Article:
Clara Snell Wolfe

Clara Snell Wolfe (1872–1970) was an American suffragist. She founded the Texas branch of the National Woman's Party and became its president.

Clara Snell Wolfe
Clara Snell Wolfe (cropped).jpg
Clara Snell Wolfe, ca. 1920
Born
Clara M. Snell

(1874-05-09)May 9, 1874
Milledgeville, Illinois
DiedJune 12, 1970(1970-06-12) (aged 96)
Upper Arlington, Ohio
NationalityAmerican
Alma materIllinois State Normal University, Oberlin College
OccupationEducator, Suffragist
Spouse(s)
Albert Benedict Wolfe
(
m. 1906; died in 1967)

LifeEdit

Wolfe née Snell was born on May 9, 1874 in Milledgeville, Illinois. In 1898 she graduated from Illinois State Normal University after which she became a school administrator and teacher, first working at an Illinois high school and then in the Illinois State Normal University system.[1] In 1906 she married Albert Benedict Wolfe and the couple settled in Ohio.[2]

In Ohio Wolfe attended Oberlin College where her husband worked as a teacher. She graduated in 1909, and continued her education at Ohio State University College and the University of California.[1]

Wolfe was an active suffragist and clubwoman. She was a member of the Ohio Woman Suffrage Association where she served as the Recording Secretary from 1905 through 1909. She was also a member of the Ohio Federation of Women's Clubs, where she worked on the Ohio suffrage campaign of 1912.[2]

Around 1914 the Wolfes moved to Austin, Texas. There Clara founded the Texas branch of the National Woman's Party (NWP)[3] and became its president.[4]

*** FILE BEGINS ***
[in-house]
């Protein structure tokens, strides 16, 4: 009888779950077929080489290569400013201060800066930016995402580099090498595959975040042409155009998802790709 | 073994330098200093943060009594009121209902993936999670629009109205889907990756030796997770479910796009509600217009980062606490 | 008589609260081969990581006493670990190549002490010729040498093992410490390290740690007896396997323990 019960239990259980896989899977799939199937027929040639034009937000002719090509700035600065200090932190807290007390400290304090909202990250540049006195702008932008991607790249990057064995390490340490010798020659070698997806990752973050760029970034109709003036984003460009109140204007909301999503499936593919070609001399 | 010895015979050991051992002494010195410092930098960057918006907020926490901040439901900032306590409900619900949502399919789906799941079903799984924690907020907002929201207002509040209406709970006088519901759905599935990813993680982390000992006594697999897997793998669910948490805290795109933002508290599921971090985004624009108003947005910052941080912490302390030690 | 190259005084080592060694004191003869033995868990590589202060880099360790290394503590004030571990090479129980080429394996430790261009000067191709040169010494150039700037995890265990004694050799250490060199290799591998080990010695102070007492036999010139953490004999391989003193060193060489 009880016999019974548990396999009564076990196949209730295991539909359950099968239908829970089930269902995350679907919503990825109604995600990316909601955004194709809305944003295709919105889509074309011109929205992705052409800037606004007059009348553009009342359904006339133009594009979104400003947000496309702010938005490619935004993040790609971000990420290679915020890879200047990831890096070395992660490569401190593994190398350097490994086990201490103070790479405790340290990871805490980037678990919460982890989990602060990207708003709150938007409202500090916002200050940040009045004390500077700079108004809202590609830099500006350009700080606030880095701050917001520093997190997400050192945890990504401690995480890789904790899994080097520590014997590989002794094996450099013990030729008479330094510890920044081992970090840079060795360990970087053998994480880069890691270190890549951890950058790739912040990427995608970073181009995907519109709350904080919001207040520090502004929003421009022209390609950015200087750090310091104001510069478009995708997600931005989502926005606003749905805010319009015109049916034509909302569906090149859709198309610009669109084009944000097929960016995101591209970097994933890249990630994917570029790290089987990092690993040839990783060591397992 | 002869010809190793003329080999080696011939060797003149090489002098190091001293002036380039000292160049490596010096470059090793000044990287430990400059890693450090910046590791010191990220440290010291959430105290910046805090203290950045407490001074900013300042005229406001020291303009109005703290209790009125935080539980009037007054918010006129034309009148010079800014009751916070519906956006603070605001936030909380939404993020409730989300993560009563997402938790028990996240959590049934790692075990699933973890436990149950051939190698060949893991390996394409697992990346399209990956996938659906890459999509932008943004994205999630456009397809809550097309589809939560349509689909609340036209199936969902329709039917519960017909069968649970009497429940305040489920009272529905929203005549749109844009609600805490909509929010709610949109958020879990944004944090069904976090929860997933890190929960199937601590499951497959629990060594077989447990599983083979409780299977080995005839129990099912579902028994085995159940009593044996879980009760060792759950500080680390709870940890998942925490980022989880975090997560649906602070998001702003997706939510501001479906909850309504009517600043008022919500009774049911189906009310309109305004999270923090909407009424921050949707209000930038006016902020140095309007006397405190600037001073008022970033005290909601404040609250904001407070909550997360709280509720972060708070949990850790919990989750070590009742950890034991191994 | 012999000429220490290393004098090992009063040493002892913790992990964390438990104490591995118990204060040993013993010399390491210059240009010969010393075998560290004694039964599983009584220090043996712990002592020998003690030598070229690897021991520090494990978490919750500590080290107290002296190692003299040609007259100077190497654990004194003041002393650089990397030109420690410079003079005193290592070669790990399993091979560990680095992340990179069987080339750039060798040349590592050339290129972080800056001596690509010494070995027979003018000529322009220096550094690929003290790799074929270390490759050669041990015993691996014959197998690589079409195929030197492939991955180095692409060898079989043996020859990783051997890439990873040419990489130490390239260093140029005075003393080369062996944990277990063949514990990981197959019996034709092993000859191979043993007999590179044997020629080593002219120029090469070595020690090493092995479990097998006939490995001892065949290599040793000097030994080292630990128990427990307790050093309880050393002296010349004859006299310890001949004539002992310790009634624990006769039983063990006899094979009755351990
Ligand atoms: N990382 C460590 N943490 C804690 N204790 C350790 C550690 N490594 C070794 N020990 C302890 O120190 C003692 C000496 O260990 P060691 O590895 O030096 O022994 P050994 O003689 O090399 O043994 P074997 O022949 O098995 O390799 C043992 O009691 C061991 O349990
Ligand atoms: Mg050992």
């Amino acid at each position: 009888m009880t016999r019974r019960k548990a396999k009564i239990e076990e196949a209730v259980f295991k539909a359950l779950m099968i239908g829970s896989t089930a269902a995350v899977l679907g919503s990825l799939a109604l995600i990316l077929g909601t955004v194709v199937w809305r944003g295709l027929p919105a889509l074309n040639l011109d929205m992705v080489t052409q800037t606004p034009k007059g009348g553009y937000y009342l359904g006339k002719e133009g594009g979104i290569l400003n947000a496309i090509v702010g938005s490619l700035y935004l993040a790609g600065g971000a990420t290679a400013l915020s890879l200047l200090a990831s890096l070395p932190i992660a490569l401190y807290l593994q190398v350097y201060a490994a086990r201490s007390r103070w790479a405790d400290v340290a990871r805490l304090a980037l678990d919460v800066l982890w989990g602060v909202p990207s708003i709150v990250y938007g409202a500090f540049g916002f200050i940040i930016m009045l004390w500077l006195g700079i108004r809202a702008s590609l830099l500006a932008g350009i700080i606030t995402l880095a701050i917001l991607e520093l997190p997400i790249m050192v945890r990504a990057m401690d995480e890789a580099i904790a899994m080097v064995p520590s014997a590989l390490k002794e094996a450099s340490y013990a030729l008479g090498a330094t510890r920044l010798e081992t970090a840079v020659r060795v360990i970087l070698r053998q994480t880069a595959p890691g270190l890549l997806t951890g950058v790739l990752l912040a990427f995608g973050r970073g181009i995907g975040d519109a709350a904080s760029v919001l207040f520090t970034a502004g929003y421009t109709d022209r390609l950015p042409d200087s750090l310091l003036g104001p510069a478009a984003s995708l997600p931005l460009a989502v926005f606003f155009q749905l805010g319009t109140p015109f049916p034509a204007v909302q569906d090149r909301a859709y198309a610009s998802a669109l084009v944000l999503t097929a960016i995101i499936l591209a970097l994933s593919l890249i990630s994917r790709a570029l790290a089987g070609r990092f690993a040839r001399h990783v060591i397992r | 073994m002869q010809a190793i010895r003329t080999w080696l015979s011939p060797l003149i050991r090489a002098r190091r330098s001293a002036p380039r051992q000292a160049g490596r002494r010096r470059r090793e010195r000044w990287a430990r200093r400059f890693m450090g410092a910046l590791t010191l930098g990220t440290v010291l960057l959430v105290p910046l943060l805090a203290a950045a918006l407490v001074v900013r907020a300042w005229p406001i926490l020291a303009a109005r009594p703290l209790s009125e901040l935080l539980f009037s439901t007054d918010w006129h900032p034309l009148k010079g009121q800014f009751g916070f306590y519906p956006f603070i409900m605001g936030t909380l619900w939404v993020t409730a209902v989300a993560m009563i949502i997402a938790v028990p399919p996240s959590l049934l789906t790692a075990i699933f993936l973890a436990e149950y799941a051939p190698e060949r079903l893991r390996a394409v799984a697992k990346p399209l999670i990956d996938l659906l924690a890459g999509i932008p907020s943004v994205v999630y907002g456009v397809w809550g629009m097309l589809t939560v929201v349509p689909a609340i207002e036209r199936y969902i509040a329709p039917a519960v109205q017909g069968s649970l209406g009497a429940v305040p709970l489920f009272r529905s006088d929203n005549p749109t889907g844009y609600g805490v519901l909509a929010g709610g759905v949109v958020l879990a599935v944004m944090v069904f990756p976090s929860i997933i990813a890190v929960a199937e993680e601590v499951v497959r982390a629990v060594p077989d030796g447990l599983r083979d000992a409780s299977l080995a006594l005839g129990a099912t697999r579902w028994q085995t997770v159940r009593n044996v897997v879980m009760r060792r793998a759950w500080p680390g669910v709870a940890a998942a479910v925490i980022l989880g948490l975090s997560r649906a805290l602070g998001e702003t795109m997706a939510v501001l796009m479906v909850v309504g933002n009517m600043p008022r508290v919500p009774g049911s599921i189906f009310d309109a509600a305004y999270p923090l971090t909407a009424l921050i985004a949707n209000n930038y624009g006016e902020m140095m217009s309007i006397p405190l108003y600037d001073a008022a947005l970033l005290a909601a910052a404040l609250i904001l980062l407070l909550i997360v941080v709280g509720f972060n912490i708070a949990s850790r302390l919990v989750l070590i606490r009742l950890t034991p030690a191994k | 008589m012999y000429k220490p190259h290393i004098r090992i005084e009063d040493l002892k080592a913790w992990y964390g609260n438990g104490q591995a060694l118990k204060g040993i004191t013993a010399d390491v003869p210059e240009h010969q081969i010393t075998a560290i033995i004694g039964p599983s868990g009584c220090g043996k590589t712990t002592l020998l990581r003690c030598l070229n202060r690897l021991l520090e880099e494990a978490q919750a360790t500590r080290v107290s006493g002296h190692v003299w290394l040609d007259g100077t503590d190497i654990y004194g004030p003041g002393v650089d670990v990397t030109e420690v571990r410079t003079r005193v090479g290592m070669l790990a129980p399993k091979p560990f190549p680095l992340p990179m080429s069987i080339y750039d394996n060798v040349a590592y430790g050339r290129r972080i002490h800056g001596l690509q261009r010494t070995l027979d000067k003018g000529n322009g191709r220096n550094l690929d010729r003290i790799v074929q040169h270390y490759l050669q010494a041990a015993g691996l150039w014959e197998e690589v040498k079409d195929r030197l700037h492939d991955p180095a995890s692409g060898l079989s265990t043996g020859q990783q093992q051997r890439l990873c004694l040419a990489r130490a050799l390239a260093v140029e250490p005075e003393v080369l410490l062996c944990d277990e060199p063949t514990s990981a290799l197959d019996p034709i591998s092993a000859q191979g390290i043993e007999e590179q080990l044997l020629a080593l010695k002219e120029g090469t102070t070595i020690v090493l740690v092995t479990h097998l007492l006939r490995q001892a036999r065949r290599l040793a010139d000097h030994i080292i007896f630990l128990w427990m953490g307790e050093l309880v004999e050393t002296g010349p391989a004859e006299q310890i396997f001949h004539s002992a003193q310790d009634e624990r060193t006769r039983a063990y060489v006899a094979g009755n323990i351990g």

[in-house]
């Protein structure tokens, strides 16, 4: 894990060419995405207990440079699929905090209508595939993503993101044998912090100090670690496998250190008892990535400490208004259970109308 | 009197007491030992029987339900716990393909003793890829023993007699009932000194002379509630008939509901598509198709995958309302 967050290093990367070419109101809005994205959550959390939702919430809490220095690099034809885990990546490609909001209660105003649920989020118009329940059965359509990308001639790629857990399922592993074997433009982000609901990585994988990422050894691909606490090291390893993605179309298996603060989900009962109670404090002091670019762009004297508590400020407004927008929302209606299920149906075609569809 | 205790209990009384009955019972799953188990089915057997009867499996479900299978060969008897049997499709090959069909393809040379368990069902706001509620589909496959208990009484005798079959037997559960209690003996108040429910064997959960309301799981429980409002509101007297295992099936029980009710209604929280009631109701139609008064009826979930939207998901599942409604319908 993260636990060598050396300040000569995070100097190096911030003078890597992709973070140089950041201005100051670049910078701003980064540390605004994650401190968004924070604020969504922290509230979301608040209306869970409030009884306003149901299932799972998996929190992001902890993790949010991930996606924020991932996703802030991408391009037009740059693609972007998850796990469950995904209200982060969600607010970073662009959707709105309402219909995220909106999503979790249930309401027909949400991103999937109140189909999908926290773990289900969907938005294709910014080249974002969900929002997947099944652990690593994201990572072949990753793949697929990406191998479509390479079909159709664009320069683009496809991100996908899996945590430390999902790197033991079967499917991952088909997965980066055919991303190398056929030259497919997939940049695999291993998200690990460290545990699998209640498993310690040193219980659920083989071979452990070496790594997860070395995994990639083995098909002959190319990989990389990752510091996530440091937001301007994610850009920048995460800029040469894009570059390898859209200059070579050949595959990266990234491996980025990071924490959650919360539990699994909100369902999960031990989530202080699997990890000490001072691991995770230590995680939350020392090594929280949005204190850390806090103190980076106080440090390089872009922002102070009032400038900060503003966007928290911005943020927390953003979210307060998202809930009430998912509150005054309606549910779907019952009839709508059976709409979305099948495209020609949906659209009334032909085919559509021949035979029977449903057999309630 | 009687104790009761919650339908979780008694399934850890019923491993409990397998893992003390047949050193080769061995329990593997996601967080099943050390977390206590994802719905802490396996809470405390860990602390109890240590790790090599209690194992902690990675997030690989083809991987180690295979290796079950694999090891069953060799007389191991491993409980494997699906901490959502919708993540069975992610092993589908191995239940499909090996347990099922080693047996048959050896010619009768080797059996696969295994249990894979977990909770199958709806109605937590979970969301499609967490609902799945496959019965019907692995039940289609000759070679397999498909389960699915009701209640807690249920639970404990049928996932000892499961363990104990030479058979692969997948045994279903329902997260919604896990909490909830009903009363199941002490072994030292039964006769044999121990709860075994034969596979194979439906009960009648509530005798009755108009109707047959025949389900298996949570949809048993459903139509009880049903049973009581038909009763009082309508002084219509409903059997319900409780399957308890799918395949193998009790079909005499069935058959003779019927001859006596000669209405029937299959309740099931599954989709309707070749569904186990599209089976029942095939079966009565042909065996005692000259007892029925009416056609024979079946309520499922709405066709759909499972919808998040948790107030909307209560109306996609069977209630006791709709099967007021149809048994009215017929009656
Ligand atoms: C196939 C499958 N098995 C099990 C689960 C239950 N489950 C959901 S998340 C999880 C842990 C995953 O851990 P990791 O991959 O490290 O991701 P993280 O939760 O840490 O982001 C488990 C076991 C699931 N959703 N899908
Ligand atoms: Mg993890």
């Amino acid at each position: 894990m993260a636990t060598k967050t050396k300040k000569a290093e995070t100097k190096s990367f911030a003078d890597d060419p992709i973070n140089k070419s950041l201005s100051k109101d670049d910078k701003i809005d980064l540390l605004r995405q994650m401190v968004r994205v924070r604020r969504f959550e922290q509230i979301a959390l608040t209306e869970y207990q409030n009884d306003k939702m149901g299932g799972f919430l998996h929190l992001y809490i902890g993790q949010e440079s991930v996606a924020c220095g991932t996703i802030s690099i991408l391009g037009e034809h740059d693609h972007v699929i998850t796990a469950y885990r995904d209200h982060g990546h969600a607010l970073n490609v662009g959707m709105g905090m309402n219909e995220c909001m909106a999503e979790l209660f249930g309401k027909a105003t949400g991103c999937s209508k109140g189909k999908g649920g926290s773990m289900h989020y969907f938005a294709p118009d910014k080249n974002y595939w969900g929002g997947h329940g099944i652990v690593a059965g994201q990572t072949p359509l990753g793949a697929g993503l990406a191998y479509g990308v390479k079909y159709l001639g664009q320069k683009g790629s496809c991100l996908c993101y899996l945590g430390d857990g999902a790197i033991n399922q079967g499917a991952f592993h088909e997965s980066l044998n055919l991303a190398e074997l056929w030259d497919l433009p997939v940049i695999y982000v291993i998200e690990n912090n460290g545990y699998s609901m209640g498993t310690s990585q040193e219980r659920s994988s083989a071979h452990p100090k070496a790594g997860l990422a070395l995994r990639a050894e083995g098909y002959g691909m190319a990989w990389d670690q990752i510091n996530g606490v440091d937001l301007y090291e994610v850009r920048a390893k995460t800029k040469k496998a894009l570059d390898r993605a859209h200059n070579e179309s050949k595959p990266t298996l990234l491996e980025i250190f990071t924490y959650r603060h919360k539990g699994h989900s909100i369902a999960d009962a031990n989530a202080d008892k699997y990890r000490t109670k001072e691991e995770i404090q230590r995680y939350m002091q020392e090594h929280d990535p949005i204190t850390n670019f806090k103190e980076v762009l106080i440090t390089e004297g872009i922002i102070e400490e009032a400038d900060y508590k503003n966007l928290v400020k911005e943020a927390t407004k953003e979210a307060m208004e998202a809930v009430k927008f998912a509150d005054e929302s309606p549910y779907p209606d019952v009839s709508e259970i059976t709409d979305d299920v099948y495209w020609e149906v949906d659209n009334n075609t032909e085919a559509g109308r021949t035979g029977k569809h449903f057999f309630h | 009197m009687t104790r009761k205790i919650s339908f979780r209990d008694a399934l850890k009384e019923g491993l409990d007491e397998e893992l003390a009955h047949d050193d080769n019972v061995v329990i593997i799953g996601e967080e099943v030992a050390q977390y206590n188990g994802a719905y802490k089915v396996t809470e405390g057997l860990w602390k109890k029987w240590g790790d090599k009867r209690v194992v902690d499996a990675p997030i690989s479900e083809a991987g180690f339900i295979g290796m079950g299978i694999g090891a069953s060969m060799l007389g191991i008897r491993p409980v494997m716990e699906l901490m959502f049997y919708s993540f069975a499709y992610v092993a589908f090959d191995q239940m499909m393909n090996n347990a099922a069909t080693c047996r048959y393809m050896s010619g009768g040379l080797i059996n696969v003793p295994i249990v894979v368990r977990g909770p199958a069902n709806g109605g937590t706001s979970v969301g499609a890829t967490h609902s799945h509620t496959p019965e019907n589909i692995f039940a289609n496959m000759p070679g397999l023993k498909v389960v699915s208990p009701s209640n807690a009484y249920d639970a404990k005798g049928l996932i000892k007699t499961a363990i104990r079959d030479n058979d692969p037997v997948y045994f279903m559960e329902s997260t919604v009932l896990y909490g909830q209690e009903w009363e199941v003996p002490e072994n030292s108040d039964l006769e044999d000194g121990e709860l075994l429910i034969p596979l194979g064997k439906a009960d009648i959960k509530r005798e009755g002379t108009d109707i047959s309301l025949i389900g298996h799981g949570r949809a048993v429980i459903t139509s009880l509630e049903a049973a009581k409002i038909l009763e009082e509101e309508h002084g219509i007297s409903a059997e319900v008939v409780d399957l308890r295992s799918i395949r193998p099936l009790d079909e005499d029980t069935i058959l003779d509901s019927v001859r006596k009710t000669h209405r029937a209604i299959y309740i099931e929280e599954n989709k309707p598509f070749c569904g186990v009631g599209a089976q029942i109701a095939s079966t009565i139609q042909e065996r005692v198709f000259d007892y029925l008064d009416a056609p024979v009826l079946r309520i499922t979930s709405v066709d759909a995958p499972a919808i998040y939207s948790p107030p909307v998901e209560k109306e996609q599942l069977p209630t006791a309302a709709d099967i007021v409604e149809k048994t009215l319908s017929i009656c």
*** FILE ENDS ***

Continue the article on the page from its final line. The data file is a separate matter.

In 1923 the Wolfes moved back to Ohio. Clara remained active in the NWP, advocating for the Equal Rights Amendment. In 1942 she was elected as Second Vice Chairman of the NWP and in 1949 she was the Executive Council Vice Chairman.[4]

Wolfe died on June 12, 1970 in Upper Arlington, Ohio.[2]

See alsoEdit

ReferencesEdit

  1. ^ a b Schmidt, Elizabeth. "Biographical Sketch of Clara Snell Wolfe". Center for the Historical Study of Women and Gender. Binghamton University State University of New York. Retrieved 17 November 2019.
  2. ^ a b c Schmidt, Elizabeth. "Biographical Sketch of Clara Snell Wolfe". Biographical Database of Militant Woman Suffragists, 1913–1920. Alexander Street. Retrieved 17 November 2019.
  3. ^ Temple, Ellen C.; Winegarten, Ruthe; McArthur, Judith N. (2015). Citizens at Last: The Woman Suffrage Movement in Texas. Texas A&M University Press. ISBN 9781623493684.
  4. ^ a b Moyer, Elaina Friar. "Wolfe, Clara M. Snell". The Handbook of Texas Online. Texas State Historical Association (TSHA). Retrieved 17 November 2019.

External linksEdit